Dear friends.

Tamar and I wish for and anticipate each of you matching in the very best program which you will not only love, but which will also accord you the fullest respect and bring out your full potential.

It is a true privilege to work here with all of you and it is humbling to see your dedication, selflessness and your passion to make a difference in the lives of others.

There is a lesson in this week’s Torah portion which seems to express your collective character, especially as it is seen on match day. Many assume that the offerings on the alter in the holy temple were a gift or a sacrifice - give something away to show devotion. The greater the item, the greater the sacrifice, the nobler the gift the deeper the impact. The Talmud, elucidating a verse read this week, seems to differ. The Talmud, explaining the implication of a seemingly redundant word: “offering”, teaches us that the ‘accessory’ offerings; wine, flour and oil may also be given as a stand-alone offering. Interestingly, the Talmud also adds in the list of possible stand-alone offerings: wood. 

This is strange. Wood certainly has its place on the altar, but we do not find it listed elsewhere as a part of another offering. The reasoning to deduce that oil, wine or flour could be brought on their own is clear, but what logic did the Talmud employ to understand that wood is also an option?

Each item on the alter had a title, a role, a distinction – except the wood. The wood was entirely consumed in the flames and entirely, only, to impact others. Its role consisted of facilitating the offerings heaped above it. Had the Talmud seen the offering as a gift, as an element of prestige, the wood would have no place. As a facilitator of our expression of humility however, wood is the ultimate.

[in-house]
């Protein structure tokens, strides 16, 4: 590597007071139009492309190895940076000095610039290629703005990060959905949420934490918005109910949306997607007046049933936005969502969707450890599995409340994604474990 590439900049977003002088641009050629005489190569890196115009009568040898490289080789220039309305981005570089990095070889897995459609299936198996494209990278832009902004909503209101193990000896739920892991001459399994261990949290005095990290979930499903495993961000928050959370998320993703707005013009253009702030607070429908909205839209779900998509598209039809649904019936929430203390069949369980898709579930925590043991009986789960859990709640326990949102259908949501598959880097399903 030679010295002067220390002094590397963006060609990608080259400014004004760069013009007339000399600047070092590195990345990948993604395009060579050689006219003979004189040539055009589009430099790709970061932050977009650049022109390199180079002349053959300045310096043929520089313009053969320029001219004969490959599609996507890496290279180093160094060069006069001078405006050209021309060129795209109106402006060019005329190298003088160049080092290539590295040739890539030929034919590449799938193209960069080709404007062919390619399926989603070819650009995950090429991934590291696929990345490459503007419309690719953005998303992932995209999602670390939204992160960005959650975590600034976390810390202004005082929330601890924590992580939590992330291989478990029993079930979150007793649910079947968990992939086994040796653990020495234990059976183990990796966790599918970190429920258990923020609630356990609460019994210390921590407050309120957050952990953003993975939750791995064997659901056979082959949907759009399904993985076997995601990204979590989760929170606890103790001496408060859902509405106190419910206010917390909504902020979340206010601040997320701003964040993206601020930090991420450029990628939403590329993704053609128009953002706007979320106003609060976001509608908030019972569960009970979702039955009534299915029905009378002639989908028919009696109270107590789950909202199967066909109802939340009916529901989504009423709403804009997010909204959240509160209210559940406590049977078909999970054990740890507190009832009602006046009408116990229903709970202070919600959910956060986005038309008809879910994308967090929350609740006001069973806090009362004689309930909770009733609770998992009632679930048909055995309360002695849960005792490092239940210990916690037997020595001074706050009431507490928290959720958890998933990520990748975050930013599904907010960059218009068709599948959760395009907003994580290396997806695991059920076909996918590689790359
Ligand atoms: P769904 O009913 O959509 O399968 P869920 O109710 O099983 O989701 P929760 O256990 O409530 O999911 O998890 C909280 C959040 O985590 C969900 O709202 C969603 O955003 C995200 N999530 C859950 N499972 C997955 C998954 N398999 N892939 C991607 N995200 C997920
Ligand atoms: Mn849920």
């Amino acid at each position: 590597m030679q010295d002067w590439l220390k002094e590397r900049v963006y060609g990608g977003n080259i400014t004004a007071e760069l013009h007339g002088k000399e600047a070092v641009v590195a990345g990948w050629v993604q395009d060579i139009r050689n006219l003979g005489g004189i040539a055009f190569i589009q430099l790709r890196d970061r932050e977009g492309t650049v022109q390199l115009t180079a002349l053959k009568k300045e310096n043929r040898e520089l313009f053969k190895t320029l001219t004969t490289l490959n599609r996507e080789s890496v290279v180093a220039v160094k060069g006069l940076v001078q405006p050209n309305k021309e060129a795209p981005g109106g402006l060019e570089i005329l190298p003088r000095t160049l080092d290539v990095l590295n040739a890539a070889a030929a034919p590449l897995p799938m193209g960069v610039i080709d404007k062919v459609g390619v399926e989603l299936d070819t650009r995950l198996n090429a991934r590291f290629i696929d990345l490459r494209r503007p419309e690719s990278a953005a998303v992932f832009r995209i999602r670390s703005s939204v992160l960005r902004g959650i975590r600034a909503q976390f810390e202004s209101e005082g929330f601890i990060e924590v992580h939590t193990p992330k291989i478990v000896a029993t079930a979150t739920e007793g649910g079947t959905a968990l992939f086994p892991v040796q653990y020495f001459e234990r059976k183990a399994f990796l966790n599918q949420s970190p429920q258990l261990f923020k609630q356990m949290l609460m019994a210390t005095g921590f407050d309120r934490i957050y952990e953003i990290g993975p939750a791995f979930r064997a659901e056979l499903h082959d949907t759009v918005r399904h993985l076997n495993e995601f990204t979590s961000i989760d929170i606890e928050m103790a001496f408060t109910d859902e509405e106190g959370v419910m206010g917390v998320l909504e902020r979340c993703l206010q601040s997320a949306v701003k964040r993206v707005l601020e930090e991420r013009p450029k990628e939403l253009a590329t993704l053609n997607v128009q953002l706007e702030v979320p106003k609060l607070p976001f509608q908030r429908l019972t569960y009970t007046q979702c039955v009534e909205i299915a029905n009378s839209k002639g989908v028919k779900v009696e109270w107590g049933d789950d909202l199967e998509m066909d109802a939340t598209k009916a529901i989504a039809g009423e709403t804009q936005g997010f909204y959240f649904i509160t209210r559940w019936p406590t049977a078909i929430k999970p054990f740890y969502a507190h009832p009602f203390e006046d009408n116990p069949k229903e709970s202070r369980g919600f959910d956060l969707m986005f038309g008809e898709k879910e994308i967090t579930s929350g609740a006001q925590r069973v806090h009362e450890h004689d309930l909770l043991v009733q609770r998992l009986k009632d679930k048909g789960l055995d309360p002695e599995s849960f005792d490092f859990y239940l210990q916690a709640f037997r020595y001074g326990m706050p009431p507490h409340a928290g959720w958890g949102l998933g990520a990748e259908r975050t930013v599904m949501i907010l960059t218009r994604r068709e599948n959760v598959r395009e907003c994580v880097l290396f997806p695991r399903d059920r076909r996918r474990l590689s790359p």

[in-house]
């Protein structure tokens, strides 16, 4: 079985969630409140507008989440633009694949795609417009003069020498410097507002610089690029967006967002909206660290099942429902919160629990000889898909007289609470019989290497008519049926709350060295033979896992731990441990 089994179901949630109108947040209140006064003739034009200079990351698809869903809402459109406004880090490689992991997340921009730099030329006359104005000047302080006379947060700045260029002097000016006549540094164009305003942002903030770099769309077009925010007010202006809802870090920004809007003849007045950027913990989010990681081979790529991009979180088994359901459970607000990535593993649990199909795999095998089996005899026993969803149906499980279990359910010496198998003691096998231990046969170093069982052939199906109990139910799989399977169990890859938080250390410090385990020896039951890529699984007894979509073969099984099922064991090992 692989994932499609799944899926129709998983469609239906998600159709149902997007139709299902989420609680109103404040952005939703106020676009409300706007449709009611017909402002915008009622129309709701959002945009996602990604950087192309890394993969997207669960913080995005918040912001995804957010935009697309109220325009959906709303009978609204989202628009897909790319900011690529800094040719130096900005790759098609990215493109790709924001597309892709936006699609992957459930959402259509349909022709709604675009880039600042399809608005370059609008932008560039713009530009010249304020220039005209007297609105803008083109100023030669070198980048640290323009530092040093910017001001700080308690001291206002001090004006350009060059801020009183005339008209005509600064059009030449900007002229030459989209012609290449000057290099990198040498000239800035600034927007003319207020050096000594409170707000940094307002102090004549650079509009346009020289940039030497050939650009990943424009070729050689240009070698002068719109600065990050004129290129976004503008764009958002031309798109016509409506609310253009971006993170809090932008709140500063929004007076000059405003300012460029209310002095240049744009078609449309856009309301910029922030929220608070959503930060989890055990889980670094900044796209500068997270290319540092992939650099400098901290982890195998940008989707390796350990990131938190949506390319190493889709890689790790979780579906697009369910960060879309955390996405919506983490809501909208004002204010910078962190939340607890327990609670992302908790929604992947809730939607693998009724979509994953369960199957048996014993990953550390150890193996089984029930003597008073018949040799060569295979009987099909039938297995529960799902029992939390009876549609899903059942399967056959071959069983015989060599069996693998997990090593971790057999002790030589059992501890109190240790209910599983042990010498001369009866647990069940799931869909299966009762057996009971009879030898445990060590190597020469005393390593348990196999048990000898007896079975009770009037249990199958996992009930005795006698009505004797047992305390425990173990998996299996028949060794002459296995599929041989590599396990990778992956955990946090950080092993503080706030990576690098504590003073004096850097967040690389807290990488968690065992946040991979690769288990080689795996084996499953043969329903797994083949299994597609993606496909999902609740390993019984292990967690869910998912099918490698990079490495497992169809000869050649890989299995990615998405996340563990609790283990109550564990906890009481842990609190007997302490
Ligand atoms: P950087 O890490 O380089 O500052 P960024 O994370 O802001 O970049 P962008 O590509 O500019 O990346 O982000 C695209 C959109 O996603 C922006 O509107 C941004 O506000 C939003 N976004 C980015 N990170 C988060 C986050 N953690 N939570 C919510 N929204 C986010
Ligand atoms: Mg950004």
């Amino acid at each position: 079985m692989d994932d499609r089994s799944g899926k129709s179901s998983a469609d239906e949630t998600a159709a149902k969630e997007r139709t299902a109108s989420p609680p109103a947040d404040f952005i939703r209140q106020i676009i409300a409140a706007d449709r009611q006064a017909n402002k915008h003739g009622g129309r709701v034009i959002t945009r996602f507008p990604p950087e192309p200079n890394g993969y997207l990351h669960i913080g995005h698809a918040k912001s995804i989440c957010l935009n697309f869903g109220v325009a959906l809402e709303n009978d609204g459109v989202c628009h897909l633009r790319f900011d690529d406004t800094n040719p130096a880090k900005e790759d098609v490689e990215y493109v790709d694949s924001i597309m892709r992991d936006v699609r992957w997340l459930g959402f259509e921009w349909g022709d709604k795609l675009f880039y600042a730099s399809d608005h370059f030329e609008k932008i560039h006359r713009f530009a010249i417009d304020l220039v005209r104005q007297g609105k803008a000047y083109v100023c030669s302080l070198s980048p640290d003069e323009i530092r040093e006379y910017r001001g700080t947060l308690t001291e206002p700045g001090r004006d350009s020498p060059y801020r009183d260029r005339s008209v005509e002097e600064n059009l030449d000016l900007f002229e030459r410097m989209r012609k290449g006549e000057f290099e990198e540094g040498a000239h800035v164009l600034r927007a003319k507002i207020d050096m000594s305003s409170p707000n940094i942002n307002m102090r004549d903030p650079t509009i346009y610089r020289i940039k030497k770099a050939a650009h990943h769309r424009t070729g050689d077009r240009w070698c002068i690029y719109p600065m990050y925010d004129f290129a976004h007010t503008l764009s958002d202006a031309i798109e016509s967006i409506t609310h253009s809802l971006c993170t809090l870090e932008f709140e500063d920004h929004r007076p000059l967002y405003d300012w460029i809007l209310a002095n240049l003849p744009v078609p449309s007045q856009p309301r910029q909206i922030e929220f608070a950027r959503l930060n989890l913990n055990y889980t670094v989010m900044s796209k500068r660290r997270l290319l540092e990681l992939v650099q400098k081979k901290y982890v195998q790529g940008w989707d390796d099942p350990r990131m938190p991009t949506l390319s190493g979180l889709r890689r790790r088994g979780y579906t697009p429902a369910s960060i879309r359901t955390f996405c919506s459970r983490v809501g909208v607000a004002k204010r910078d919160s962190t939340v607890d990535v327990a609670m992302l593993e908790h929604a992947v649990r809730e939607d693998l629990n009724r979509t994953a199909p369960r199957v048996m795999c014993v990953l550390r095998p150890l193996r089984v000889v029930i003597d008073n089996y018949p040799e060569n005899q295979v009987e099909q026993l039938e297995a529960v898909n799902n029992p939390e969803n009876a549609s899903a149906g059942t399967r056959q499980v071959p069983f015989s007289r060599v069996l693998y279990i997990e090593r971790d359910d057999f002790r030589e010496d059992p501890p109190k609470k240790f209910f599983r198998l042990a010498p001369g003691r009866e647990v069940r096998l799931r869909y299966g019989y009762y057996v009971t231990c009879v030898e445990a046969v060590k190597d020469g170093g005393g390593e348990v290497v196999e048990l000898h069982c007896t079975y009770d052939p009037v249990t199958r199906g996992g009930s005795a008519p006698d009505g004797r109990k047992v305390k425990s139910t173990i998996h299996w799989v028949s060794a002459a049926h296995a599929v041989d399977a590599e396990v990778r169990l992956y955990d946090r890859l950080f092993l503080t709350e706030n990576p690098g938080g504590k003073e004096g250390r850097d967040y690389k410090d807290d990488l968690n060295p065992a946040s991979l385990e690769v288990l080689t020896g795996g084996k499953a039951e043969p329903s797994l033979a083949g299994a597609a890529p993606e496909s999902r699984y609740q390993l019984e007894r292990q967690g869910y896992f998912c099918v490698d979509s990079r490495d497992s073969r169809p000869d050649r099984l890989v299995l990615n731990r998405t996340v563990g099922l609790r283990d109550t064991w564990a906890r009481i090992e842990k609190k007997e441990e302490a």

There are some that see medicine as a career - the greater the title the more successful the bearer, the larger the office the grander the prestige.

You all believe otherwise and match day is the best example of that. Today you stand as the ultimate doctor. Today you show and feel that it’s not who you are, where you live, and for many not even what you do, but simply that you are ready to serve.

Tamar and I have seen as you personify the wood in its role on the altar. You give your all, not for a title, credit or even for yourselves. This is the essence of a doctor and we hope that long after you settle in the role and the career that you will ultimately lead, that you will remember this feeling and always let this ideal show.

With warmth and affection,

Zalman and Tamar Teitelbaum